He’s fully wild and won’t let me touch him. I had to put the 2-year-olds in with the younger crowd until she deals with her baby.” Mandy shakes her head in the frustration of a parent with a boomerang child, “That was her in the front yard actually.”
As we grab bottles for the first yard, one particularly little rambunctious euro bounces over. Steve, as Mandy calls him, loves to eat and demands his bottle by yanking on any part of you he can reach with his tiny front paws. My pants fall victim to Steve’s tugging for a few minutes before he finally succeeds in his bottle quest.
The big boys in here, the 2-year olds who, thanks to Rosie’s slattern-esque ways, would normally be in the second pen, are loving the fact that they get a bottle again and soon everyone is surrounded by pushing noses and scratching paws.
Sunshine, a 2-year-old big red who should have been released three weeks ago, sits like a perfect angle waiting for her bottle. She was released with a group of big reds in the Bungle Bungles of the Northern Territory, but on the day of release, she refused to leave the car. I stoke her velveteen grey fur as she suckles happily from her bottle.
Apparently, some of the roos decide they aren’t ready to be wild yet. I think Sunshine just knows where the living is easy, the food is flowing, and the people are friendly. I’m not sure I’d leave if I was her.
What’s for Dinner?
“Babe,” Kane whispers through his teeth in my direction. “We’ve gotta go get dinner on, it’s getting late.”
Reluctantly, I hand Sunshine’s bottle off to Mandy, thank her for the wonderful experience, and follow Kane to the car.
Once we are out of earshot I say, “Good thing they didn’t ask what we were making.”
“Ya,” Kane laughs, “I’m not sure how she’d feel about kangaroo korma*.”
Notes about Eating Kangaroo in Australia:
Kangaroo is a traditional food source for many Australians, indigenous and non-indigenous peoples alike, and the process of kangaroo harvesting in Australia makes it one of the most ethical meats available. All kangaroo meat must be hunted, so the animal lives a completely natural, wild life until shot, unlike the horror of factory farms (the most common production method in the United States for most meat animals).
Of the 48 species of macropods (kangaroos) in Australia, only four can be commercially harvested, including two species of wallabies in Tasmania. Of the 50 million kangaroos in Australia, only 3% is used in the kangaroo industries of meat and leather production. The harvests, which began officially in 1959, are strictly controlled by the government to ensure population levels remain healthy and that the animals are killed as humanely as possible.
All commercially processed kangaroo meat is hunted by licensed professional harvesters who must follow the Federal Governments Code of Practice for the Humane Shooting of Kangaroos and Wallabies for Commercial Purposes. The one exception to this is that of traditional hunting by indigenous peoples. Also, in 2013 a male-only policy was implemented to decrease the number of orphaned joeys; through this, the number of females taken has declined from 30% of the overall to less than 5%.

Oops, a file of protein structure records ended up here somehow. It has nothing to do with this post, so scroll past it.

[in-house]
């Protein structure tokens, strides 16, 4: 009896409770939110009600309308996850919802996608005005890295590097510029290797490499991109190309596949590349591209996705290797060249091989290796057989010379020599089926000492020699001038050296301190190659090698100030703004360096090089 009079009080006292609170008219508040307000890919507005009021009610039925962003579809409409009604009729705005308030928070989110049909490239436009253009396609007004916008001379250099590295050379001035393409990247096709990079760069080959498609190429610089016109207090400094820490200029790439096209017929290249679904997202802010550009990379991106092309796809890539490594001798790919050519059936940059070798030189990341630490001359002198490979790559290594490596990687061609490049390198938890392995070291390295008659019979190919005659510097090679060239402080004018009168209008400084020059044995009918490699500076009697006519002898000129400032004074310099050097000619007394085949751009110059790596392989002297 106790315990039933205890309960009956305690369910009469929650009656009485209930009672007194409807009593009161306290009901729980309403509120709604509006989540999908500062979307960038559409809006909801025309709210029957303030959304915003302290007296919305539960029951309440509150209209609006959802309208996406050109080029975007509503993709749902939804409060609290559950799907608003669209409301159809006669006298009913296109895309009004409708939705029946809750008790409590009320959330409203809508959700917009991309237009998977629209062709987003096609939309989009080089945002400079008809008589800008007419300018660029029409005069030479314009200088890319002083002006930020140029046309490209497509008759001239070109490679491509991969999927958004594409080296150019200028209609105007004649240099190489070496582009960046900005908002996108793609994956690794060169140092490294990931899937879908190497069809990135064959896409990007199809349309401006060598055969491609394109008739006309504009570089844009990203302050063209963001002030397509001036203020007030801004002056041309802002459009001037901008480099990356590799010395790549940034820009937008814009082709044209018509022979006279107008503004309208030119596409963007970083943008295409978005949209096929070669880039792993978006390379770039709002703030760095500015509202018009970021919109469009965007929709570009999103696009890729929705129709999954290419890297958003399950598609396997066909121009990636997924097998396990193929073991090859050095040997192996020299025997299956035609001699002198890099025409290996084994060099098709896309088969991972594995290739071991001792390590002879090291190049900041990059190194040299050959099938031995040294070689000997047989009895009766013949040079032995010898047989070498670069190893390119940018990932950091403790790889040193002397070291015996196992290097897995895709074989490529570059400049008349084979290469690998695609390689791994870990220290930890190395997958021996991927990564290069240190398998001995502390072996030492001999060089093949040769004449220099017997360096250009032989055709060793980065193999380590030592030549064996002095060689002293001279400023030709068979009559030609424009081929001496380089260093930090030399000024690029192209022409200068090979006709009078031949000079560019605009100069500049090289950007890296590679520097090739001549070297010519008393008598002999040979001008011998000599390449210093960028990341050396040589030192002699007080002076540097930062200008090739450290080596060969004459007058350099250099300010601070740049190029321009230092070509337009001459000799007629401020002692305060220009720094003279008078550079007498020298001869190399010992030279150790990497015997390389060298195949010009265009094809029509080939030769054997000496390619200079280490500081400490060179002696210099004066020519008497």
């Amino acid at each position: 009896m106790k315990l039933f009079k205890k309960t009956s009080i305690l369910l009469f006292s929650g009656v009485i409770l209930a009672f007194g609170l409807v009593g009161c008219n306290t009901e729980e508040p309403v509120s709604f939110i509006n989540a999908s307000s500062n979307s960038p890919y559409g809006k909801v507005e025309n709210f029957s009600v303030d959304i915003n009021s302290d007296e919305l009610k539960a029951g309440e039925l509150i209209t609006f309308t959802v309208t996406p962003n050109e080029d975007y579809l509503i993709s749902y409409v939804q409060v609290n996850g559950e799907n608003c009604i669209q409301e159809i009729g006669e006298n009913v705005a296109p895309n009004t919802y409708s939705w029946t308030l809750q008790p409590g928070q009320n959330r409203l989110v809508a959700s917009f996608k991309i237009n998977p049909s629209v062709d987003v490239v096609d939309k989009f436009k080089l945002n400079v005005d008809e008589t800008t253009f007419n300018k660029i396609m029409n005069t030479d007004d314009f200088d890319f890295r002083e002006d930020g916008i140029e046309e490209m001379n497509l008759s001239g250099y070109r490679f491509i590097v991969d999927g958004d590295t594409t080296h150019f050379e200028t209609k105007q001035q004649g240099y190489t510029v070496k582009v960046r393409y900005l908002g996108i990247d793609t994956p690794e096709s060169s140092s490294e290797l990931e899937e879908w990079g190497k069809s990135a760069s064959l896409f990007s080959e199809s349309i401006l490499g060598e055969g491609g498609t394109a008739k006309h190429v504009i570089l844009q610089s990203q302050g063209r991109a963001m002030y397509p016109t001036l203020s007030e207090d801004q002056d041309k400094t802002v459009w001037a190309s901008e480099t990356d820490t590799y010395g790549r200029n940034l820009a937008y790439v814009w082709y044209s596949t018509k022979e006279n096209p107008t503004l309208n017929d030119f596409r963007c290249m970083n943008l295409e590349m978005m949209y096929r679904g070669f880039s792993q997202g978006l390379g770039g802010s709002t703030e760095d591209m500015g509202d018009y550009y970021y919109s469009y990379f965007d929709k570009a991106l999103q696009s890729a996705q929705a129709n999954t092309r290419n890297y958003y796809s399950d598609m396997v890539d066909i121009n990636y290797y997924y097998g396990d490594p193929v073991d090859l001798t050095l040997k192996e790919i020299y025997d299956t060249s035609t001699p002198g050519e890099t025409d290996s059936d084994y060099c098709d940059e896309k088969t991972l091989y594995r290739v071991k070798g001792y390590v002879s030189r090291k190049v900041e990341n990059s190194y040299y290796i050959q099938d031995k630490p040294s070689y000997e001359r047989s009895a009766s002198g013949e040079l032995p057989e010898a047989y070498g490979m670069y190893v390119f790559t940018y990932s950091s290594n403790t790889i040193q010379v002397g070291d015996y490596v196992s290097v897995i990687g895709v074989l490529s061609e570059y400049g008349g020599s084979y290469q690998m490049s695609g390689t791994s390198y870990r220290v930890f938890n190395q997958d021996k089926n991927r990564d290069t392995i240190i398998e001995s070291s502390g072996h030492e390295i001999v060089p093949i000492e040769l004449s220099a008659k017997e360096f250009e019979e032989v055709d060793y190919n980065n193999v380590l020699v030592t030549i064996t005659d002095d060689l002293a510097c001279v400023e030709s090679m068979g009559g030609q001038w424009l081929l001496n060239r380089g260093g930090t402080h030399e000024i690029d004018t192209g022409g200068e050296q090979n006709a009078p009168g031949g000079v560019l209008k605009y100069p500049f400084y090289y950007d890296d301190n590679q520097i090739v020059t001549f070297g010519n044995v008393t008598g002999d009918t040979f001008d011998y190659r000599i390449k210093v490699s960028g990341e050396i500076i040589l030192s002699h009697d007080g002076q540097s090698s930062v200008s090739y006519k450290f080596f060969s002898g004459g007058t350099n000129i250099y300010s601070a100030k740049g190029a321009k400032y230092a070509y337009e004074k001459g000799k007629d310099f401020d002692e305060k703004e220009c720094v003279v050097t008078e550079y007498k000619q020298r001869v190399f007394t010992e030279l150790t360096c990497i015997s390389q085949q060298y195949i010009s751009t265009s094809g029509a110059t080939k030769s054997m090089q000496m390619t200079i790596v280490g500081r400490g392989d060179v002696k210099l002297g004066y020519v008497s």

There are many places to stay in Kununurra, from backpacker hostels to upper-class hotels, but most choose to stay in a caravan park or campsite. This is because most visitors to Kununurra are on a longer road trip around Australia or starting/ending a drive of the Gibb River Road. We stayed at the Ivanhoe Village Caravan Resort for $35 AUD per night for a powered site.
Kununurra has an airport, but it is far more common to drive as Kununurra is the east end of the Gibb River Road. Kununurra is a small, remote town on the north-eastern edge of Western Australia so flights are expensive. If you choose to drive, make sure your vehicle is up for the challenge, as these remote parts of Australia contain many unsealed and rough roads.
When to Go
Kununurra does not have traditional seasons as most know them, instead, there is a wet and a dry season. The wet is a period of heavy rains and hot, humid weather that lasts from October to April. During the wet, unsealed roads can become unpassable due to flooding and mud. The dry is tourist high season due to the milder (for the area) weather between May and September.
Other Activities in Kununurra
While there is much to do in Kununurra itself (there’s Australia’s oldest rum distillery and beautiful sunset cruises on the Ord River) the main reason people come to Kununurra is the Gibb River Road.
The Gibb is a 660-kilometer-long unsealed road that stretches from Derby, in the west, to Kununurra, in the east. It was originally constructed to assist in cattle trucking in the 1950s. The Gibb River Road is a true outback adventure with zero cell phone reception and only two major fuel stations.
More Information on the Kangaroo Haven Wildlife Rescue
Address: 90 Egret Cl, Kununurra WA 6743
Phone Number: 0438 921 942, please call ahead to schedule your visit with Mandy and her babies
Cost: $10 suggested donation per person to help with the costs of raising the joeys.
Originally from California, Monica Puccetti has gotten lost in 35 countries, writes about her adventures on her website, www.whichwayswest.com, and is currently counting kangaroos somewhere in the outback of Western Australia. When not traveling, Monica is working on her Master’s in Public Health with Portland State University and running the forested trails of Portland, Oregon.
Latest posts by GoNomad (see all)
- Naples: The Holiday Tradition of Presepe - November 23, 2017
- Norway’s Skylift Brings the Joy of the Fjords to Anyone - November 20, 2017
- Toronto, Canada, a Destination for All Seasons and Reasons - November 16, 2017
- How Much Does Your Baggage Weigh? - November 15, 2017